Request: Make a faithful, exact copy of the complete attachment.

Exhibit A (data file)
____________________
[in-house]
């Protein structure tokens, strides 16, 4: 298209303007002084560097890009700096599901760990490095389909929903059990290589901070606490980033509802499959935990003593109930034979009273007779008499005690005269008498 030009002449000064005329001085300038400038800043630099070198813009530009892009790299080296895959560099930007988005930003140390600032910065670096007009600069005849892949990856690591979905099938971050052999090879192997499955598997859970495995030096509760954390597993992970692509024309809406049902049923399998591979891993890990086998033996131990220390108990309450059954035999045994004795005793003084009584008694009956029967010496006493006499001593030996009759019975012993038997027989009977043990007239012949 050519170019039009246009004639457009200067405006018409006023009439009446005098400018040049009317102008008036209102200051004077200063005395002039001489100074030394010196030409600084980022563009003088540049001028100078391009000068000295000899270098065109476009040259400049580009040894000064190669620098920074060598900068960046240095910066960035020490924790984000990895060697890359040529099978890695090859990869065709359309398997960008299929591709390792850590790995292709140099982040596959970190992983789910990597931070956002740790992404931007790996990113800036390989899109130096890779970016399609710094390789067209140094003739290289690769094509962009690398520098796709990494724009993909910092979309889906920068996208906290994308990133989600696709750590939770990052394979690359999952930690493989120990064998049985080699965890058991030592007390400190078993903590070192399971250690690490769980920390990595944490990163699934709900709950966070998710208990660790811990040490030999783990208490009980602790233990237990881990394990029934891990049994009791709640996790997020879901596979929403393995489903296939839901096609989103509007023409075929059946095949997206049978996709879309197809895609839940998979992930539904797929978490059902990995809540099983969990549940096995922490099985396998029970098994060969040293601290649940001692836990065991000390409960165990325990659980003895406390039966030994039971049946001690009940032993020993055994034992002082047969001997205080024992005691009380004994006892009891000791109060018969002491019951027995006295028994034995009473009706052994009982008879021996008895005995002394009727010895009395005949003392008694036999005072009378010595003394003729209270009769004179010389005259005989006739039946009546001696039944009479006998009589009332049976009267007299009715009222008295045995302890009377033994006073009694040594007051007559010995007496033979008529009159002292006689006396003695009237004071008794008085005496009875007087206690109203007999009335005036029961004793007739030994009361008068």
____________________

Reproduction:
[in-house]
């Protein structure tokens, strides 16, 4: 298209303007002084560097890009700096599901760990490095389909929903059990290589901070606490980033509802499959935990003593109930034979009273007779008499005690005269008498 030009002449000064005329001085300038400038800043630099070198813009530009892009790299080296895959560099930007988005930003140390600032910065670096007009600069005849892949990856690591979905099938971050052999090879192997499955598997859970495995030096509760954390597993992970692509024309809406049902049923399998591979891993890990086998033996131990220390108990309450059954035999045994004795005793003084009584008694009956029967010496006493006499001593030996009759019975012993038997027989009977043990007239012949 050519170019039009246009004639457009200067405006018409006023009439009446005098400018040049009317102008008036209102200051004077200063005395002039001489100074030394010196030409600084980022563009003088540049001028100078391009000068000295000899270098065109476009040259400049580009040894000064190669620098920074060598900068960046240095910066960035020490924790984000990895060697890359040529099978890695090859990869065709359309398997960008299929591709390792850590790995292709140099982040596959970190992983789910990597931070956002740790992404931007790996990113800036390989899109130096890779970016399609710094390789067209140094003739290289690769094509962009690398520098796709990494724009993909910092979309889906920068996208906290994308990133989600696709750590939770990052394979690359999952930690493989120990064998049985080699965890058991030592007390400190078993903590070192399971250690690490769980920390990595944490990163699934709900709950966070998710208990660790811990040490030999783990208490009980602790233990237990881990394990029934891990049994009791709640996790997020879901596979929403393995489903296939839901096609989103509007023409075929059946095949997206049978996709879309197809895609839940998979992930539904797929978490059902990995809540099983969990549940096995922490099985396998029970098994060969040293601290649940001692836990065991000390409960165990325990659980003895406390039966030994039971049946001690009940032993020993055994034992002082047969001997205080024992005691009380004994006892009891000791109060018969002491019951027995006295028994034995009473009706052994009982008879021996008895005995002394009727010895009395005949003392008694036999005072009378010595003394003729209270009769004179010389005259005989006739039946009546001696039944009479006998009589009332049976009267007299009715009222008295045995302890009377033994006073009694040594007051007559010995007496033979008529009159002292006689006396003695009237004071008794008085005496009875007087206690109203007999009335005036029961004793007739030994009361008068």